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Cancer Epidemiol Biomarkers Prev. 2014 Jun;23(6):1125-8. doi: 10.1158/1055-9965.EPI-13-1354. Epub 2014 Mar 24.

GWAS-identified common variants for obesity are not associated with the risk of developing colorectal cancer.

Author information

1
Authors' Affiliations: Division of Molecular Genetic Epidemiology, Division of Clinical Epidemiology and Aging Research, Division of Cancer Epidemiology, German Cancer Research Center, Heidelberg, Germany; and Center for Primary Health Care Research, Clinical Research Center, Lund University, Malmö, Sweden.
2
Authors' Affiliations: Division of Molecular Genetic Epidemiology, Division of Clinical Epidemiology and Aging Research, Division of Cancer Epidemiology, German Cancer Research Center, Heidelberg, Germany; and Center for Primary Health Care Research, Clinical Research Center, Lund University, Malmö, SwedenAuthors' Affiliations: Division of Molecular Genetic Epidemiology, Division of Clinical Epidemiology and Aging Research, Division of Cancer Epidemiology, German Cancer Research Center, Heidelberg, Germany; and Center for Primary Health Care Research, Clinical Research Center, Lund University, Malmö, Sweden.
3
Authors' Affiliations: Division of Molecular Genetic Epidemiology, Division of Clinical Epidemiology and Aging Research, Division of Cancer Epidemiology, German Cancer Research Center, Heidelberg, Germany; and Center for Primary Health Care Research, Clinical Research Center, Lund University, Malmö, SwedenAuthors' Affiliations: Division of Molecular Genetic Epidemiology, Division of Clinical Epidemiology and Aging Research, Division of Cancer Epidemiology, German Cancer Research Center, Heidelberg, Germany; and Center for Primary Health Care Research, Clinical Research Center, Lund University, Malmö, Sweden A.Foersti@dkfz-heidelberg.de.

Abstract

BACKGROUND:

Observational studies have consistently associated obesity with colorectal cancer risk. Because both traits are genetically determined and share some metabolic biomarkers, we hypothesized that obesity-related polymorphisms could also influence the risk of developing colorectal cancer.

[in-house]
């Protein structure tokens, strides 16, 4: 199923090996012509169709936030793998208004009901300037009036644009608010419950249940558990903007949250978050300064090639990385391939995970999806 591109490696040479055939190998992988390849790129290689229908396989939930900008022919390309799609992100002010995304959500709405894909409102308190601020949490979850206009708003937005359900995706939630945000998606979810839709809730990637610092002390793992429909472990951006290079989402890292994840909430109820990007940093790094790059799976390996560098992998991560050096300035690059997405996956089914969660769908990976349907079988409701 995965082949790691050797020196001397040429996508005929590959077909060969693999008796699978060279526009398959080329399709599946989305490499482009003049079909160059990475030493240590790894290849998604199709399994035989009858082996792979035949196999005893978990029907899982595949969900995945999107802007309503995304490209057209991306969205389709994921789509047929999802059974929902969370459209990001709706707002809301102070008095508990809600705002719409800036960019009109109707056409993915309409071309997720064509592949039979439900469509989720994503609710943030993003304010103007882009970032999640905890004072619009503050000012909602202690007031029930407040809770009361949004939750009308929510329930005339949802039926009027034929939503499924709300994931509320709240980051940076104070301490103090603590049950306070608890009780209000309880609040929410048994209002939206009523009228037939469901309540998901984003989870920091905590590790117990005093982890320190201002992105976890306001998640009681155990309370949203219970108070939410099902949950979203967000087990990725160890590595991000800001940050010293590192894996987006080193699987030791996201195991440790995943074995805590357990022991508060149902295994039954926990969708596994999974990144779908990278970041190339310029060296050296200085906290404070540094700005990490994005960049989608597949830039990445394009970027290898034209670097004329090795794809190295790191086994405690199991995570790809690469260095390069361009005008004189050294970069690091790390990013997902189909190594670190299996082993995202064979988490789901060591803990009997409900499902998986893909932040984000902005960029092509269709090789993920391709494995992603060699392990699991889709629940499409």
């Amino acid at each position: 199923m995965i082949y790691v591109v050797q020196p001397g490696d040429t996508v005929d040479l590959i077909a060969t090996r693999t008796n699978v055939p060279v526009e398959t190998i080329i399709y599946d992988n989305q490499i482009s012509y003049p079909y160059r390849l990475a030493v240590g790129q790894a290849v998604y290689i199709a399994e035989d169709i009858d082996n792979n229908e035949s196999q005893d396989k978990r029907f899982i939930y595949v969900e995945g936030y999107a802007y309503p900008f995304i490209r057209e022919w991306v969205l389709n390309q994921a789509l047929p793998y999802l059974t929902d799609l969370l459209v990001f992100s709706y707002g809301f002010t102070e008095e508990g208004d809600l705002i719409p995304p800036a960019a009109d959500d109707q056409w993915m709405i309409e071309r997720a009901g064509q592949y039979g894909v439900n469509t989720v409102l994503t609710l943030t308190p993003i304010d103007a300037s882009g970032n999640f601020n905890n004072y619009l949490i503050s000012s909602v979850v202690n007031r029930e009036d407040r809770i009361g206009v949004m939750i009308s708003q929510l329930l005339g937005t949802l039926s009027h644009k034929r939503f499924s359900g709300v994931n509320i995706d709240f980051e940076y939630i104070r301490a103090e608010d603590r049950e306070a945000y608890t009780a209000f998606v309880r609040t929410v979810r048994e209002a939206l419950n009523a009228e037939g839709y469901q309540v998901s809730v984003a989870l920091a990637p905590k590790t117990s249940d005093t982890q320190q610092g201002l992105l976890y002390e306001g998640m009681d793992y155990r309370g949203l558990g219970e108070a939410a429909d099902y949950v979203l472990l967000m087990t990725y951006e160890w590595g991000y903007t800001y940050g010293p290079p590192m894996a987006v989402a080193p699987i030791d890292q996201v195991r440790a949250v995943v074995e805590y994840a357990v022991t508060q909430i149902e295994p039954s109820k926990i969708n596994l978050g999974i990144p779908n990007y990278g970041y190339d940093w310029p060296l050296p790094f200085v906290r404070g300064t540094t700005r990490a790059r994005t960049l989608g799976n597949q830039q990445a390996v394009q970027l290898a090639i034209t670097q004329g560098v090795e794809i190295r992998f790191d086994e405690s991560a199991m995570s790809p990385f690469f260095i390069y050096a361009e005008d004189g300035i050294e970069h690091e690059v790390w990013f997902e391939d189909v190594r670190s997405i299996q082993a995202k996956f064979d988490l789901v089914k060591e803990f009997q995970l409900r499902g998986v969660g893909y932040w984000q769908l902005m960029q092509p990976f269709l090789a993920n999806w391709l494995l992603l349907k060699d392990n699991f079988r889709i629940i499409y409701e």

METHODS:

We conducted a comprehensive population-based case-control study in 1,792 German colorectal cancer cases and 1,805 controls to explore associations between 28 obesogenic variants identified through genome-wide association studies (GWAS) and colorectal cancer risk. We also evaluated interactions between polymorphisms and body mass index (BMI), type II diabetes (T2D), and gender.

RESULTS:

No evidence of association between obesogenic variants and colorectal cancer risk was observed after correction for multiple testing. There was only a remarkable interaction between the LTArs1041981 polymorphism and gender, which modified the risk of colorectal cancer [Pinteraction = 0.002; males: odds ratio (OR), 1.14; 95% confidence intervals (CI), 1.00-1.30 vs. females: OR, 0.83; 95% CI, 0.71-0.97].

CONCLUSIONS:

Our findings showed that obesogenic variants are not a major pathogenetic risk factor for colorectal cancer.

IMPACT:

This comprehensive population-based case-control study does not provide evidence of a shared genetic component between obesity and colorectal cancer.

PMID:
24663336
DOI:
10.1158/1055-9965.EPI-13-1354
[Indexed for MEDLINE]
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